"Elise, I absolutely forbid you from making these again," exclaimed my father in exasperation after his fifth sticky bun from this batch.
"That good, eh? I'm glad you like them," I answered smiling. We finally had to freeze the few remaining, lest we completely destroy our appetites for the entire day.
The problem with these sticky buns, loaded with melted brown sugar and pecans, is that they are irresistible. And, once you have one, you must have another.
The recipe is adapted from a recipe in Oprah Magazine.
What’s the Difference Between Sticky Buns and Cinnamon Rolls?
Both will fill your home with the wonderful aroma of cinnamon and baking and both require rolling the dough into pinwheels, but there is a difference. Sticky buns contain nuts (usually pecans) while cinnamon rolls traditionally don't. The nuts and the gooey topping make the sticky buns a little denser. Cinnamon rolls, on the other hand, are glazed with a cream cheese icing.
If you're feeling less like a nut, try our Homemade Cinnamon Roll recipe.
Using Orange Zest in Cinnamon Sticky Buns
The orange zest in our sticky bun recipe adds a little extra flavor note to the bun. The citrus works well with the nuttiness of the pecans. You can always substitute lemon zest or leave it out, if you prefer.
Working with Yeast
If you're worried about baking with yeast, don't be! Yeast is just another ingredient, it just happens to be alive. When you combine the yeast with water and sugar, it wakes up those dormant microbes so that they can eat the sugar and make carbon dioxide, which makes the dough rise.
Yeast loves warmth, but doesn't want to be too hot. That's why we use warm water to dissolve it. Yeast will start dying at around 135°F. If it's too hot for you to the touch, it's too hot for the yeast, too.
Where Should Dough Rise?
You'll want to leave the dough covered and left to rise in a warm place free of drafts. The top of the stove is good, since the pilot light is just warm enough to keep the yeast happy.
If it's wintertime or you want to speed up the process, you can leave your dough to rise in the oven. Preheat the oven to 150°F then turn it off. Then, put the dough inside with the oven door slightly cracked open. After about 30 minutes, close the oven door and let the dough rise for the remaining time.
Sticky Buns make a great breakfast or brunch recipe. So, consider serving these Cinnamon Sticky Buns with a Parfait with Maple Yogurt, Citrus, and Pomegranate for an easy breakfast or brunch. These Cinnamon Sticky Buns also pair well with a homemade Spinach and Artichoke Quiche or Spinach Frittata and a classic glass of Mimosa.
Swaps and Substitutions
- Make it Gluten-Free: Can’t Have Gluten? Make this recipe for Gluten-Free Cinnamon Rolls instead!
- Types of Sugar: For the filling, dark brown sugar can be used instead of light brown sugar.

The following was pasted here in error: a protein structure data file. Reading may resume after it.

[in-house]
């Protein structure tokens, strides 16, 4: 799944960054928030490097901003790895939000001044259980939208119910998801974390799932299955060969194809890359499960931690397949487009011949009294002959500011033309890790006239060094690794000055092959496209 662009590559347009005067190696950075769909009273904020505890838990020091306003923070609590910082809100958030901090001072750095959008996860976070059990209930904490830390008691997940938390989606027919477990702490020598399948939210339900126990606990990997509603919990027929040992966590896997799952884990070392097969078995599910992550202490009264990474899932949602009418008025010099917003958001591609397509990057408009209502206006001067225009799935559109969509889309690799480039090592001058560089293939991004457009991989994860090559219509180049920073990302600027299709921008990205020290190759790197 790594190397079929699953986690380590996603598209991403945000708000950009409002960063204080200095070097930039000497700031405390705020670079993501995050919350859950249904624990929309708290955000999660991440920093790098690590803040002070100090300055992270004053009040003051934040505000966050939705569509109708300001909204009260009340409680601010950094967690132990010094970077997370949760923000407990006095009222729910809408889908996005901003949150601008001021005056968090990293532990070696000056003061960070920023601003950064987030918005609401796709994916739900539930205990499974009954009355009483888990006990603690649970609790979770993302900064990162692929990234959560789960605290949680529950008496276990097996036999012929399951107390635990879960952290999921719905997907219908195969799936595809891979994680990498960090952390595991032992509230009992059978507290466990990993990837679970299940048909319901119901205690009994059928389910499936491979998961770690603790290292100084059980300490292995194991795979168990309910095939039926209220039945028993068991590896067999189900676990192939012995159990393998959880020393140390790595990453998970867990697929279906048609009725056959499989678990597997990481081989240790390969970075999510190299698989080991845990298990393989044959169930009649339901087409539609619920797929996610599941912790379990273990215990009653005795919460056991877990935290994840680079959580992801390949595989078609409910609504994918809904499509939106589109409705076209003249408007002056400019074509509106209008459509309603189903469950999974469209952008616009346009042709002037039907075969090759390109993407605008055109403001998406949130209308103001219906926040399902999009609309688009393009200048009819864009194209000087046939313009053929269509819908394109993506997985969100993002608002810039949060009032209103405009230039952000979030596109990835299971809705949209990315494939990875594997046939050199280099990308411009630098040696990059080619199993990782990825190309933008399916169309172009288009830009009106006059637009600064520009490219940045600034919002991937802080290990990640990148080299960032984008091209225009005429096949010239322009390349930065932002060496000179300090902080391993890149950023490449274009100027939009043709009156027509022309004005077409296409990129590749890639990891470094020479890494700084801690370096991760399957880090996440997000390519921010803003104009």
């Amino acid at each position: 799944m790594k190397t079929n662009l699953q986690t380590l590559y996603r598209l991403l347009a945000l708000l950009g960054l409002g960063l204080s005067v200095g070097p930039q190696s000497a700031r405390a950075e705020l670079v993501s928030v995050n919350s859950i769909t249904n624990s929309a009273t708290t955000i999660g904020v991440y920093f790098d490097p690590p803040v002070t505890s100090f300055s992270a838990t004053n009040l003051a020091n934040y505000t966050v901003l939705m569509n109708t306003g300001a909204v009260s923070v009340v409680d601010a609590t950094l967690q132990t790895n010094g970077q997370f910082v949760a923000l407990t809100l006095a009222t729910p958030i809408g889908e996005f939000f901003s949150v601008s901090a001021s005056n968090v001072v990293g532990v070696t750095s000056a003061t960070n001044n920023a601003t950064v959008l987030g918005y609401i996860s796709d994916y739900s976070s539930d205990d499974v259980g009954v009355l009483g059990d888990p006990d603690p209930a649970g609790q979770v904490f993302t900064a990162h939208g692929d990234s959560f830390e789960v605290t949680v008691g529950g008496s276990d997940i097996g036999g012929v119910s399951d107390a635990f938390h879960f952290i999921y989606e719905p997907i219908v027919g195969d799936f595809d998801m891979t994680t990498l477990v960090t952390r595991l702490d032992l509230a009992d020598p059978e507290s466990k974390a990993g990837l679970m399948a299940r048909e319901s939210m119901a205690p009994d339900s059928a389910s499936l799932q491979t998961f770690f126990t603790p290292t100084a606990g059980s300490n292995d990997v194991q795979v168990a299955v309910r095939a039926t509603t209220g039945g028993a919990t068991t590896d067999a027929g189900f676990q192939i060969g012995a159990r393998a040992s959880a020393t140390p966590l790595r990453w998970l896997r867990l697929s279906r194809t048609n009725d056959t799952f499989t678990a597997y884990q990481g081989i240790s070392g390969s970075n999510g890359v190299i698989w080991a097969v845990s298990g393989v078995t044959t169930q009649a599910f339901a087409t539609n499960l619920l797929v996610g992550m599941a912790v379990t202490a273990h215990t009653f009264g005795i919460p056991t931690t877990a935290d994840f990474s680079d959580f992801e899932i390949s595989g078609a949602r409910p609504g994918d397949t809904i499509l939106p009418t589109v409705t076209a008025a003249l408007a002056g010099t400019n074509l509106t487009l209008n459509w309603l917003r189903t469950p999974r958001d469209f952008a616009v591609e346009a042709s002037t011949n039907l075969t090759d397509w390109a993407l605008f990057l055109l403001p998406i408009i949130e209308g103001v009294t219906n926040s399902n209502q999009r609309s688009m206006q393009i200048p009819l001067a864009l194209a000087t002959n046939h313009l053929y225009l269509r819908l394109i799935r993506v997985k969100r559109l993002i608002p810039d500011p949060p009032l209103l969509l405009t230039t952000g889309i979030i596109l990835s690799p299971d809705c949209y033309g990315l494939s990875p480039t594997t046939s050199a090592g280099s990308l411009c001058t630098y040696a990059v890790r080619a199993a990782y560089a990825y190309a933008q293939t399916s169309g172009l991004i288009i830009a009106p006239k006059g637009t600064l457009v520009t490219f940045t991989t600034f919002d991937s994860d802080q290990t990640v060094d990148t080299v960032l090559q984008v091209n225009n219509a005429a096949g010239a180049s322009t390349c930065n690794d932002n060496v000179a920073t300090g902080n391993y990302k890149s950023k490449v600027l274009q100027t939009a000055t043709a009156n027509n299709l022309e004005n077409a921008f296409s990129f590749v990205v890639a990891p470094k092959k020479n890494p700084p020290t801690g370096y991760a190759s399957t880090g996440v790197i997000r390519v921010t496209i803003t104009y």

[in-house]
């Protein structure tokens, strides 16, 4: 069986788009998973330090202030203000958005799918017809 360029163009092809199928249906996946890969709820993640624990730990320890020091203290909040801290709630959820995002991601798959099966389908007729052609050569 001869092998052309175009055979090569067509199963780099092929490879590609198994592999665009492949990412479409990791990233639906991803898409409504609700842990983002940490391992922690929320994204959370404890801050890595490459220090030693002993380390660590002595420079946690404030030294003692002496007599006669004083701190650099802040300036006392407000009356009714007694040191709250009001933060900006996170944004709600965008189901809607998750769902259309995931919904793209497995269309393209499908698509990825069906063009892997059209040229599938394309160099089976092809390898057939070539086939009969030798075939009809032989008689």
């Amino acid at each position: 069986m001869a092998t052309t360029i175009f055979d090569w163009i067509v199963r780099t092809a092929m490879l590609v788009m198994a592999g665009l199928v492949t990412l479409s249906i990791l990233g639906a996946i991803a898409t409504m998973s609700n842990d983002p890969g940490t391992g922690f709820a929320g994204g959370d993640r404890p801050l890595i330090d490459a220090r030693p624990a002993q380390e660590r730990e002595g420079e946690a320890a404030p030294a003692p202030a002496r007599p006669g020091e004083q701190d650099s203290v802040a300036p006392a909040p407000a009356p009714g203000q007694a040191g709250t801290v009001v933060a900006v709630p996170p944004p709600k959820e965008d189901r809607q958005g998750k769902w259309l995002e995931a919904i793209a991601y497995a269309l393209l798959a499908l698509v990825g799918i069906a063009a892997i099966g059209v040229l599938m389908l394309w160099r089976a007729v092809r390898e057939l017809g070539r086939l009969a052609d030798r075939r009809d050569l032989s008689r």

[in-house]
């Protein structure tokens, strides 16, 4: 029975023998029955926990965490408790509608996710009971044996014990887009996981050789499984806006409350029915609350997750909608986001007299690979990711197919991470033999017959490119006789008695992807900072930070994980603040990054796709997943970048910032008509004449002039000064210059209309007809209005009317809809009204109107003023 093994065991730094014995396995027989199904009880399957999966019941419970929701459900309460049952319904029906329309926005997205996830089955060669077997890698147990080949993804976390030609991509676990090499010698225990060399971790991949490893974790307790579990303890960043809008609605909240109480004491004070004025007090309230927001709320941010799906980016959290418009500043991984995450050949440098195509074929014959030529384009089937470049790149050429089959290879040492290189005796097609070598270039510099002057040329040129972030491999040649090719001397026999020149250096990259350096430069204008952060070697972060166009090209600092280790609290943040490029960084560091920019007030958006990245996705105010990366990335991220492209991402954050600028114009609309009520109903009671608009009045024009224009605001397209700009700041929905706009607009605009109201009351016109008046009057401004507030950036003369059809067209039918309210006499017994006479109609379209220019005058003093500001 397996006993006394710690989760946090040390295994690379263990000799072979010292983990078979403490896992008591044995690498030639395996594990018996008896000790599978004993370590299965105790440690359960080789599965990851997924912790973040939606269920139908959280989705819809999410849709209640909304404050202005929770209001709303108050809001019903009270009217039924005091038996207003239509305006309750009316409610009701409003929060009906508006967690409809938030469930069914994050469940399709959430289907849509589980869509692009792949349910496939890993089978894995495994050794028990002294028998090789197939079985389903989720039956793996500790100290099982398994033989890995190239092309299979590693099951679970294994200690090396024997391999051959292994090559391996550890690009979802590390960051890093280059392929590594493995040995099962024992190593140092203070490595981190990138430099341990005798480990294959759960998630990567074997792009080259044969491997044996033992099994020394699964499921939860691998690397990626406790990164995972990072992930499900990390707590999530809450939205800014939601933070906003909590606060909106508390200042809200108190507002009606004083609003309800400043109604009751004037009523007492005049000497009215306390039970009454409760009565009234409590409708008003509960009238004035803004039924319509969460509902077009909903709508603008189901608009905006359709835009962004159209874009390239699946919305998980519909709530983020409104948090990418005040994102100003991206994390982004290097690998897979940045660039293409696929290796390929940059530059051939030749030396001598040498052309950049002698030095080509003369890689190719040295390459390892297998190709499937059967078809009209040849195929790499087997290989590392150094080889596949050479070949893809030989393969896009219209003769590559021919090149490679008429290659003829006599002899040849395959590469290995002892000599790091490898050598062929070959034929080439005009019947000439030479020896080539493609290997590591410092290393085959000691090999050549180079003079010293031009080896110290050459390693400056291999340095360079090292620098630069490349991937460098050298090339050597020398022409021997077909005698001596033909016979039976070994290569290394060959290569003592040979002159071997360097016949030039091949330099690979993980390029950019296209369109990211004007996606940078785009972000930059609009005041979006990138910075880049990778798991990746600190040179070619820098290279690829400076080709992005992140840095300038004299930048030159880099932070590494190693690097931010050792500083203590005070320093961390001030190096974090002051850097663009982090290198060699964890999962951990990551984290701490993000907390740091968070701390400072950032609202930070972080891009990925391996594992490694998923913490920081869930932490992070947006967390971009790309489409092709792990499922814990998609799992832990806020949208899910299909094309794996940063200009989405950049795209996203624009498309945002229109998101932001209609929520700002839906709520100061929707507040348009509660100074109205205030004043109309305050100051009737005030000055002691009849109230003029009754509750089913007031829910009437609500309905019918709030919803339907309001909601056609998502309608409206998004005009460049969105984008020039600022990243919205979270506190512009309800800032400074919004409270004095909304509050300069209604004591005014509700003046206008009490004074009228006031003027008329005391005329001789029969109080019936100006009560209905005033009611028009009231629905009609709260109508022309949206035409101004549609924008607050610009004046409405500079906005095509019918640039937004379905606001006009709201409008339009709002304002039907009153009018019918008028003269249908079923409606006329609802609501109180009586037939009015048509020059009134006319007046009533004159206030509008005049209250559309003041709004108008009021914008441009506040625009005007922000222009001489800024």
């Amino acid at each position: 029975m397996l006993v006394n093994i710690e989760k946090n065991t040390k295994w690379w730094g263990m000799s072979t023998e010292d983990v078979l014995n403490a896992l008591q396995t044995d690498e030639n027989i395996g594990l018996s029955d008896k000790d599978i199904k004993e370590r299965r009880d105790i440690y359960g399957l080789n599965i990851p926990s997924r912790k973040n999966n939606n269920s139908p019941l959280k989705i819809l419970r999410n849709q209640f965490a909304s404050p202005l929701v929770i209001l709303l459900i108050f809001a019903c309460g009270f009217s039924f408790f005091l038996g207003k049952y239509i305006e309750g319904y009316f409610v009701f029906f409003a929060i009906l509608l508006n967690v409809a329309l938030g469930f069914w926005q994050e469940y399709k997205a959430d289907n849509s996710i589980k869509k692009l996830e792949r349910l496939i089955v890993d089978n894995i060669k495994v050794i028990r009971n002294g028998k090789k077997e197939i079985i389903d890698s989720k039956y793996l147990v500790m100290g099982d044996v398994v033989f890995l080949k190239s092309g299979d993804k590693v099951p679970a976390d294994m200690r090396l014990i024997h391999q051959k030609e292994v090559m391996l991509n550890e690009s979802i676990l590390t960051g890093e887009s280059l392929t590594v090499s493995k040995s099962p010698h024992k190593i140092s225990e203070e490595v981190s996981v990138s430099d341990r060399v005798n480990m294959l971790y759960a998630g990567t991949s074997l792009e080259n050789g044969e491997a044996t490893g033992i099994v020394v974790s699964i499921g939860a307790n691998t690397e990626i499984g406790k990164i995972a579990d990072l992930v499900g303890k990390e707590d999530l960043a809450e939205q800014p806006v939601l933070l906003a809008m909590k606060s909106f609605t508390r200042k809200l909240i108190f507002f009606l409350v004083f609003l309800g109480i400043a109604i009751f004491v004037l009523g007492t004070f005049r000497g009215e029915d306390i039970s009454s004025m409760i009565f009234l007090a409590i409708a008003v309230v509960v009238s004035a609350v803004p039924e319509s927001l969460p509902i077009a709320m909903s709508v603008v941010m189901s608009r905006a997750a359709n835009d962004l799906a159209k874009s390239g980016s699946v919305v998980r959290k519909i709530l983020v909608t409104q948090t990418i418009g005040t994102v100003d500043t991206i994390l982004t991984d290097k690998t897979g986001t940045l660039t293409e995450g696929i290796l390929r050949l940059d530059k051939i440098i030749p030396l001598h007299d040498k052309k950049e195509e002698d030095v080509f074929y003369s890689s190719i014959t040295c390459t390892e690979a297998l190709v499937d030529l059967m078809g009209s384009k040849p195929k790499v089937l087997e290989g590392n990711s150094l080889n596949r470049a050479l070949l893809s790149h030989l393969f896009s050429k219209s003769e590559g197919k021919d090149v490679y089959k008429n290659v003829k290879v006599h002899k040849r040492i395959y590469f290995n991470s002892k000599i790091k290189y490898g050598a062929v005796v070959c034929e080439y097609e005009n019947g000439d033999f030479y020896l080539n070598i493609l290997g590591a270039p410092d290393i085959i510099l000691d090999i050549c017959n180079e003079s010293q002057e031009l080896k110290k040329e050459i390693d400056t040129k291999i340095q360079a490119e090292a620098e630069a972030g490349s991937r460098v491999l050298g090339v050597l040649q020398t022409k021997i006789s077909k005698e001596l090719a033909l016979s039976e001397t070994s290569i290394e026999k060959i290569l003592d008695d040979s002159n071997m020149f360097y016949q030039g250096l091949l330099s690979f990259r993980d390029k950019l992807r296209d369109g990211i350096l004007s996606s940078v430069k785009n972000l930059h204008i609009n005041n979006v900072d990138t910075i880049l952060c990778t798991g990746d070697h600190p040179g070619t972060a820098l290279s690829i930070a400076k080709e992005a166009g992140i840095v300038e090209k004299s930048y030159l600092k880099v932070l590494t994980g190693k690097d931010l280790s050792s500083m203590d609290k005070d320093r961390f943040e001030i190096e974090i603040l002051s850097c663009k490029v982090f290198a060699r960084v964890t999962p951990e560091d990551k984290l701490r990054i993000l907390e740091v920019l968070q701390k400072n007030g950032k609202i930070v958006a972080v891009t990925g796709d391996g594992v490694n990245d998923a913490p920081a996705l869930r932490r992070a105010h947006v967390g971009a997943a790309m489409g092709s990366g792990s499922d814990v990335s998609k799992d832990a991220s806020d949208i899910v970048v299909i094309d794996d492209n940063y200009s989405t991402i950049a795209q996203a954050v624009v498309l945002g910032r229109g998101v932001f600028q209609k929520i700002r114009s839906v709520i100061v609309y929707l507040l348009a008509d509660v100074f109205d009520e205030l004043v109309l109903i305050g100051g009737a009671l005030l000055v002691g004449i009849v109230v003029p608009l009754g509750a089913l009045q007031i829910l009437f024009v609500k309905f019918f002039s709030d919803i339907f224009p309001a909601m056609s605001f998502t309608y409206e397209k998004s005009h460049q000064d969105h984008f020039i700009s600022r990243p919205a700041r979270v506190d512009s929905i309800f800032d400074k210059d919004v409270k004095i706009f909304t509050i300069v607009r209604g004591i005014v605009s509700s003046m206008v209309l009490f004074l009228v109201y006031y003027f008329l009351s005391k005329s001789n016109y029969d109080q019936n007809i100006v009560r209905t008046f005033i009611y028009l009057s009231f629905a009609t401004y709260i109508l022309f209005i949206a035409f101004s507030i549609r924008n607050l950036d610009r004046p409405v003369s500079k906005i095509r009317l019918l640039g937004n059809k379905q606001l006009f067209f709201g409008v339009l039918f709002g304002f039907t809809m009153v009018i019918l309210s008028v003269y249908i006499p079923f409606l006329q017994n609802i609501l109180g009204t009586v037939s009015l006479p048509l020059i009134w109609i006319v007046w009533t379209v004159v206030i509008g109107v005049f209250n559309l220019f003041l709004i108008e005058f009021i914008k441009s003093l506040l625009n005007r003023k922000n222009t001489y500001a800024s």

- Topping: Maple syrup or even more brown sugar can be used instead of honey in the topping if they don’t have any honey on hand.
- Make it Nut-Free: If you have a nut allergy, the pecans can be substituted with sunflower or pumpkin seeds. Or leave out the nuts altogether!
More Breakfast and Brunch Ideas
Cinnamon Sticky Buns
- 1/4 cup warm water (105°F to 115°F)
- 1 (1/4-ounce) package active dry yeast
- 1/3 cup sugar, divided
- 3/4 cup milk
- 4 tablespoons unsalted butter (at room temperature), plus more for greasing
- 3 large egg yolks
- 1 tablespoon finely grated orange zest
- 1 1/4 teaspoon salt
- 4 to 4 1/4 cups all-purpose flour, divided, plus more for dusting
- 1/2 cup firmly packed light brown sugar
- 1 tablespoon ground cinnamon
- 4 tablespoons unsalted butter
- 3/4 cup firmly packed light brown sugar
- 4 tablespoons unsalted butter
- 3 tablespoons honey
- 1 tablespoon light corn syrup
- 1 1/2 cups (6 ounces) coarsely chopped pecans
Make the dough:
In the bowl of an electric mixer, combine warm water, yeast and 1 teaspoon sugar. Stir to dissolve and let sit until foamy, about 5 minutes.
Add milk, butter, remaining sugar, egg yolks, orange zest, salt and 3 cups flour. Mix on low speed until blended.
Switch to a dough hook and then, again on low speed, slowly incorporate the remaining 1 cup of flour.
Increase speed to medium, kneading dough until smooth and slightly sticky (adding a little more flour if too wet), 3 to 5 minutes.
Shape the dough into a ball and place in a large, buttered bowl. Turn dough over in bowl to coat with the butter. Cover the bowl with plastic wrap. Let rise in a warm place until doubled in volume, about 1 hour (or 2 hours if not in an entirely warm place).
After the dough has risen, punch down. Turn out onto a lightly floured surface and let sit 20 minutes.
Make the filling:
Combine brown sugar and cinnamon in a small bowl. In a separate bowl, melt butter and keep separate.
Roll out the dough, sprinkle with cinnamon sugar:
On a floured surface, roll dough out into a 12" x 18" rectangle. Brush with melted butter and sprinkle with the cinnamon-sugar mixture.Roll into a cylinder, make crosswise cuts:
Starting with the long side, roll dough into a cylinder. Place seam side down and cut crosswise into 15 slices.
Make the topping:
In a 1-quart saucepan, combine brown sugar, butter, honey and corn syrup over low heat; stir until sugar and butter are melted. Pour mixture into a greased 9" x 13" pan and sprinkle pecans on top.
Place dough rounds, flat side down, on top of prepared topping:
Crowd them so they touch. Cover with plastic wrap, leaving room for the buns to rise, and refrigerate overnight.
Remove the rolls from the refrigerator and let stand at room temperature while the oven pre-heats, about 30 to 60 minutes. Preheat oven to 375°F. Bake buns until golden, 30 to 35 minutes.
Remove from oven and invert:
Remove pan from oven and immediately (and carefully as not to spill hot topping on your toes!) invert onto a serving tray or baking dish. Let buns cool slightly and serve warm.